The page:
Hedges explained that there are two reasons why such a large number of species went unnoticed for so many years, in a region frequented by scientists and tourists. "First, Caribbean skinks already had nearly disappeared by the start of the twentieth century, so people since that time rarely have encountered them and therefore have been less likely to study them," he said. "Second, the key characteristics that distinguish this great diversity of species have been overlooked until now." Hedges also noted that many potential new species of animals around the world have been identified in recent years with DNA data. However, much more difficult is the task of following up DNA research with the work required to name new species and to formally recognize them as valid, as this team did with Caribbean skinks.

The other member of the research team, Caitlin Conn, now a researcher at the University of Georgia and formerly a biology major in Penn State's Eberly College of Science and a student in Penn State's Schreyer Honors College at the time of the research, added that researchers might be able to use the new data to plan conservation efforts, to study the geographic overlap of similar species, and to study in more detail the skinks' adaptation to different ecological habitats or niches. The research team also stressed that, while the mongoose introduction by humans now has been linked to these reptile declines and extinctions, other types of human activity, especially the removal of forests, are to blame for the loss of other species in the Caribbean.


Contact: Barbara Kennedy
Penn State

Related biology news :

1. Genetic markers for tracking species
2. Weeding out invasive species with classical biological control
3. Head and body lice appear to be the same species, genetic study finds
4. Ancient whale species sheds new light on its modern relatives
5. Plant DNA speaks English, identifies new species
6. A new pipewort species from a unique, but fragile habitat in India
7. European grasslands challenge rainforests as the most species-rich spaces on Earth
8. Hiding in plain sight, new frog species found in New York City
9. Hiding in plain sight, a new frog species with a weird croak is identified in New York City
10. Global warming threat to coral reefs: Can some species adapt?
11. New species of deep-sea catshark described from the Galapagos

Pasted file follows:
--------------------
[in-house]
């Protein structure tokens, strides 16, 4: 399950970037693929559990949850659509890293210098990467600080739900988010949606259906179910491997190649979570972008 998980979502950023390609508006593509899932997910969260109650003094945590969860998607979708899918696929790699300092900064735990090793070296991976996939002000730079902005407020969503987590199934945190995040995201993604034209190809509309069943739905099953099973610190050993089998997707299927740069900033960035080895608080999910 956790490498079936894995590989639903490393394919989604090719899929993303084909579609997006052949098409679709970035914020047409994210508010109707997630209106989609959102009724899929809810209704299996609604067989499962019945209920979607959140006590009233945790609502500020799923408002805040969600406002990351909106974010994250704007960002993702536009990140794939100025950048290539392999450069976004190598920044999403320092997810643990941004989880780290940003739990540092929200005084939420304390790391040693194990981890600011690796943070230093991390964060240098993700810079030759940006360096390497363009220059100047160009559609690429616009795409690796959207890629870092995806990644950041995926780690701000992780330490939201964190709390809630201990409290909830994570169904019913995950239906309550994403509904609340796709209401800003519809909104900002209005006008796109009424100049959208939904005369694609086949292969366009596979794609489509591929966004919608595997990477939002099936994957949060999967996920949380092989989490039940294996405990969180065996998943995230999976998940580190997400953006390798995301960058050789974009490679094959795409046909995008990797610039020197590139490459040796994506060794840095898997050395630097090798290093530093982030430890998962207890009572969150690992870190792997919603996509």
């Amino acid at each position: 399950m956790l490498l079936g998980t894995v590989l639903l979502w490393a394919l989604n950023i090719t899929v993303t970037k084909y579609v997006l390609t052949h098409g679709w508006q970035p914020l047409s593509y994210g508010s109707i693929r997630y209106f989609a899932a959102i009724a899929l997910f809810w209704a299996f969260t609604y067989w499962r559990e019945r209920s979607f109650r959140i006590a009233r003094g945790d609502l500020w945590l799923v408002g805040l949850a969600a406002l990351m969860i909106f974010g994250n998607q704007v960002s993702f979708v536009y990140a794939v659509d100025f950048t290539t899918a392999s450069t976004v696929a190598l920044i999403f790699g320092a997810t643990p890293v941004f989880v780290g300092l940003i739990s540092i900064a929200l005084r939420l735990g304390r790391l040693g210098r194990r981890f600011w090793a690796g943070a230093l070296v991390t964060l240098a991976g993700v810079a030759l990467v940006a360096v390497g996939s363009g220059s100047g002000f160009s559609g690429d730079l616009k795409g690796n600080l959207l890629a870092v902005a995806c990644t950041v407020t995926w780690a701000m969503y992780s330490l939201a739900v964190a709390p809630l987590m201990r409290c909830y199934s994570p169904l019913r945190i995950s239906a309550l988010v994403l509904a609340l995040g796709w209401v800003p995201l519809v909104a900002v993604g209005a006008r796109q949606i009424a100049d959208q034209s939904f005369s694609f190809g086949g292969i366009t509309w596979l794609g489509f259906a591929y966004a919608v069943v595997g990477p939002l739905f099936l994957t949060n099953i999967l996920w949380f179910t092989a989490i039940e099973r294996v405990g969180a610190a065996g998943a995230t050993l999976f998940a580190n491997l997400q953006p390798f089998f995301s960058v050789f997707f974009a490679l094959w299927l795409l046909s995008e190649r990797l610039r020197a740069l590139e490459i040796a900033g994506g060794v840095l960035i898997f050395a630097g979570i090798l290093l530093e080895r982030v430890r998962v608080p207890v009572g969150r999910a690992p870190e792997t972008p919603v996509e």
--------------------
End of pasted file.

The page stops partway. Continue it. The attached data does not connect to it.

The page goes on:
Post Your Comments:
Related Image:
24 new species of lizards discovered on Caribbean islands are close to extinction
(Date:11/4/2015)... ALBANY, New York , November 4, 2015 /PRNewswire/ ... According to a new market report published by Transparency ... Size, Share, Growth, Trends and Forecast 2015 - 2022", ... value of US$ 30.3 bn by 2022. The market ... during the forecast period from 2015 to 2022. Rising ...
(Date:10/29/2015)... , Oct. 29, 2015  Rubicon Genomics, ... for U.S. distribution of its DNA library preparation ... and Rubicon,s new ThruPLEX Plasma-seq kit. ThruPLEX Plasma-seq ... the preparation of NGS libraries for liquid biopsies--the ... diagnostic and prognostic applications in cancer and other ...
(Date:10/27/2015)... , October 27, 2015 ... Automated Semantic Gaze Mapping technology (ASGM) automatically maps data ... Eye Tracking Glasses , so that they can ... --> Munich, Germany , October ... automatically maps data from mobile eye tracking videos created ...
Breaking Biology News(10 mins):
(Date:11/24/2015)... ... November 24, 2015 , ... International Society for ... of the premier annual events for pharmaceutical manufacturing: 2015 Annual Meeting. The conference ... ISPE hosted the largest number of attendees in more than a decade. ...
(Date:11/24/2015)... -- --> --> ... Market by Product & Services (Primer, Probe, Custom Oligos, ... End-User (Research, Pharmaceutical & Biotech, Diagnostic Labs) - Global ... expected to reach USD 1,918.6 Million by 2020 from ... 10.1% during the forecast period. Browse 183 ...
(Date:11/24/2015)... SHPG ) announced today that Jeff Poulton , Chief ... Annual Healthcare Conference in New York City , ... p.m. GMT). --> SHPG ) announced today that ... Jaffray 27 th Annual Healthcare Conference in New ... 8:30 a.m. EST (1:30 p.m. GMT). --> Shire plc ...
(Date:11/24/2015)... , Nov. 24, 2015 /PRNewswire/ - Aeterna Zentaris ... today that the remaining 11,000 post-share consolidation (or ... Warrants (the "Series B Warrants") subject to the ... on November 23, 2015, which will result in ... giving effect to the issuance of such shares, ...
Breaking Biology Technology: